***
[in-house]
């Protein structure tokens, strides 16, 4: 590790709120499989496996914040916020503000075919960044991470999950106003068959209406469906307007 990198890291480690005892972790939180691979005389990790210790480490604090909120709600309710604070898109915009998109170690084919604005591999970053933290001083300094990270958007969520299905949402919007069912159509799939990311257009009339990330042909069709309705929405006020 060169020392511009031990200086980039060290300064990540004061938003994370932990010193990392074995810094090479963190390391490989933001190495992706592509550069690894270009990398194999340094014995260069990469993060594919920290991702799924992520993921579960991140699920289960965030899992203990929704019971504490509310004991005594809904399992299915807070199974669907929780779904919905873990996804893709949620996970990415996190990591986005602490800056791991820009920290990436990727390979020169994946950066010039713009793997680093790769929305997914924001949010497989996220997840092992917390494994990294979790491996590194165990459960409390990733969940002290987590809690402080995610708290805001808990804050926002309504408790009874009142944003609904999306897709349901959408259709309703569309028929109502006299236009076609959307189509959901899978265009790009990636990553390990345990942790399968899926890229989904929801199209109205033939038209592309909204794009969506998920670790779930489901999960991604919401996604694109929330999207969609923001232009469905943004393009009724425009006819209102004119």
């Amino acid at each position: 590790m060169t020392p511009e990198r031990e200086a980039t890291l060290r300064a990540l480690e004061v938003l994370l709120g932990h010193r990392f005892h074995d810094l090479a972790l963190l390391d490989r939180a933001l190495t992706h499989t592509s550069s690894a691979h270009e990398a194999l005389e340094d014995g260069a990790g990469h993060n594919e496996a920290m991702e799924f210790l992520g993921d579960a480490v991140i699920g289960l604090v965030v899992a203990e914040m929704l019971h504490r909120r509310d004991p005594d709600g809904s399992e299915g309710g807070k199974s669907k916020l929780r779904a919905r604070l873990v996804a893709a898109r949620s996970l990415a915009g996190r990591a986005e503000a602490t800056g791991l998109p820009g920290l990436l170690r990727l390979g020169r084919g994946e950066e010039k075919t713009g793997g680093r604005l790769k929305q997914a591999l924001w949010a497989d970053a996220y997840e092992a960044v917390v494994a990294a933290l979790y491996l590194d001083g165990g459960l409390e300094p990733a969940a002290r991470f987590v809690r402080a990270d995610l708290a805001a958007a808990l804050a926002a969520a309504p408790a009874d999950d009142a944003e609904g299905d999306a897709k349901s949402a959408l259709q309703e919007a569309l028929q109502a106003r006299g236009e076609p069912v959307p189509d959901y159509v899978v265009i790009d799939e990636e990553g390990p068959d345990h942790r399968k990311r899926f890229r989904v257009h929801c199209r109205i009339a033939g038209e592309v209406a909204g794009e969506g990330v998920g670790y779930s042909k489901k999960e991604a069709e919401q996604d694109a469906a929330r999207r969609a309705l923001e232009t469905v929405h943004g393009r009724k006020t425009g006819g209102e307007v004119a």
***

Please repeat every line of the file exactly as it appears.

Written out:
[in-house]
């Protein structure tokens, strides 16, 4: 590790709120499989496996914040916020503000075919960044991470999950106003068959209406469906307007 990198890291480690005892972790939180691979005389990790210790480490604090909120709600309710604070898109915009998109170690084919604005591999970053933290001083300094990270958007969520299905949402919007069912159509799939990311257009009339990330042909069709309705929405006020 060169020392511009031990200086980039060290300064990540004061938003994370932990010193990392074995810094090479963190390391490989933001190495992706592509550069690894270009990398194999340094014995260069990469993060594919920290991702799924992520993921579960991140699920289960965030899992203990929704019971504490509310004991005594809904399992299915807070199974669907929780779904919905873990996804893709949620996970990415996190990591986005602490800056791991820009920290990436990727390979020169994946950066010039713009793997680093790769929305997914924001949010497989996220997840092992917390494994990294979790491996590194165990459960409390990733969940002290987590809690402080995610708290805001808990804050926002309504408790009874009142944003609904999306897709349901959408259709309703569309028929109502006299236009076609959307189509959901899978265009790009990636990553390990345990942790399968899926890229989904929801199209109205033939038209592309909204794009969506998920670790779930489901999960991604919401996604694109929330999207969609923001232009469905943004393009009724425009006819209102004119």
């Amino acid at each position: 590790m060169t020392p511009e990198r031990e200086a980039t890291l060290r300064a990540l480690e004061v938003l994370l709120g932990h010193r990392f005892h074995d810094l090479a972790l963190l390391d490989r939180a933001l190495t992706h499989t592509s550069s690894a691979h270009e990398a194999l005389e340094d014995g260069a990790g990469h993060n594919e496996a920290m991702e799924f210790l992520g993921d579960a480490v991140i699920g289960l604090v965030v899992a203990e914040m929704l019971h504490r909120r509310d004991p005594d709600g809904s399992e299915g309710g807070k199974s669907k916020l929780r779904a919905r604070l873990v996804a893709a898109r949620s996970l990415a915009g996190r990591a986005e503000a602490t800056g791991l998109p820009g920290l990436l170690r990727l390979g020169r084919g994946e950066e010039k075919t713009g793997g680093r604005l790769k929305q997914a591999l924001w949010a497989d970053a996220y997840e092992a960044v917390v494994a990294a933290l979790y491996l590194d001083g165990g459960l409390e300094p990733a969940a002290r991470f987590v809690r402080a990270d995610l708290a805001a958007a808990l804050a926002a969520a309504p408790a009874d999950d009142a944003e609904g299905d999306a897709k349901s949402a959408l259709q309703e919007a569309l028929q109502a106003r006299g236009e076609p069912v959307p189509d959901y159509v899978v265009i790009d799939e990636e990553g390990p068959d345990h942790r399968k990311r899926f890229r989904v257009h929801c199209r109205i009339a033939g038209e592309v209406a909204g794009e969506g990330v998920g670790y779930s042909k489901k999960e991604a069709e919401q996604d694109a469906a929330r999207r969609a309705l923001e232009t469905v929405h943004g393009r009724k006020t425009g006819g209102e307007v004119a």